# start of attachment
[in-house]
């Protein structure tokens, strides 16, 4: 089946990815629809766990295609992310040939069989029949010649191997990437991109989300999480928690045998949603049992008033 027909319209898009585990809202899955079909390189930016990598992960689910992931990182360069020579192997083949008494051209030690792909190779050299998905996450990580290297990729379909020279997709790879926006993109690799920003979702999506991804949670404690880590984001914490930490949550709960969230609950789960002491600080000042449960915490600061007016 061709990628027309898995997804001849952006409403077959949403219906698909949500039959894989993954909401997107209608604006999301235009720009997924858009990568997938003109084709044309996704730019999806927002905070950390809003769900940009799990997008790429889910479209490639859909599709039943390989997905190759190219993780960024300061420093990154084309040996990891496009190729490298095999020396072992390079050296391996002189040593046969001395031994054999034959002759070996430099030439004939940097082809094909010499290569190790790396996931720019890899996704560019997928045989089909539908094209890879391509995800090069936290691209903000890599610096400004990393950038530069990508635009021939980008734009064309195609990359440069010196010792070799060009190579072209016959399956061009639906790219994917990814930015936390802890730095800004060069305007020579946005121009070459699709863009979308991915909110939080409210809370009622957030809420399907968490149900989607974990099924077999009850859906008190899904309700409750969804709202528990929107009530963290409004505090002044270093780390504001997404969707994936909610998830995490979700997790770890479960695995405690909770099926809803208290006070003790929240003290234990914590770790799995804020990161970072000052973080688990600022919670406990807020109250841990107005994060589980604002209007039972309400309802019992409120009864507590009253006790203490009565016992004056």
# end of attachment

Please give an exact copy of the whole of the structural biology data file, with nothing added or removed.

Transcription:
[in-house]
């Protein structure tokens, strides 16, 4: 089946990815629809766990295609992310040939069989029949010649191997990437991109989300999480928690045998949603049992008033 027909319209898009585990809202899955079909390189930016990598992960689910992931990182360069020579192997083949008494051209030690792909190779050299998905996450990580290297990729379909020279997709790879926006993109690799920003979702999506991804949670404690880590984001914490930490949550709960969230609950789960002491600080000042449960915490600061007016 061709990628027309898995997804001849952006409403077959949403219906698909949500039959894989993954909401997107209608604006999301235009720009997924858009990568997938003109084709044309996704730019999806927002905070950390809003769900940009799990997008790429889910479209490639859909599709039943390989997905190759190219993780960024300061420093990154084309040996990891496009190729490298095999020396072992390079050296391996002189040593046969001395031994054999034959002759070996430099030439004939940097082809094909010499290569190790790396996931720019890899996704560019997928045989089909539908094209890879391509995800090069936290691209903000890599610096400004990393950038530069990508635009021939980008734009064309195609990359440069010196010792070799060009190579072209016959399956061009639906790219994917990814930015936390802890730095800004060069305007020579946005121009070459699709863009979308991915909110939080409210809370009622957030809420399907968490149900989607974990099924077999009850859906008190899904309700409750969804709202528990929107009530963290409004505090002044270093780390504001997404969707994936909610998830995490979700997790770890479960695995405690909770099926809803208290006070003790929240003290234990914590770790799995804020990161970072000052973080688990600022919670406990807020109250841990107005994060589980604002209007039972309400309802019992409120009864507590009253006790203490009565016992004056």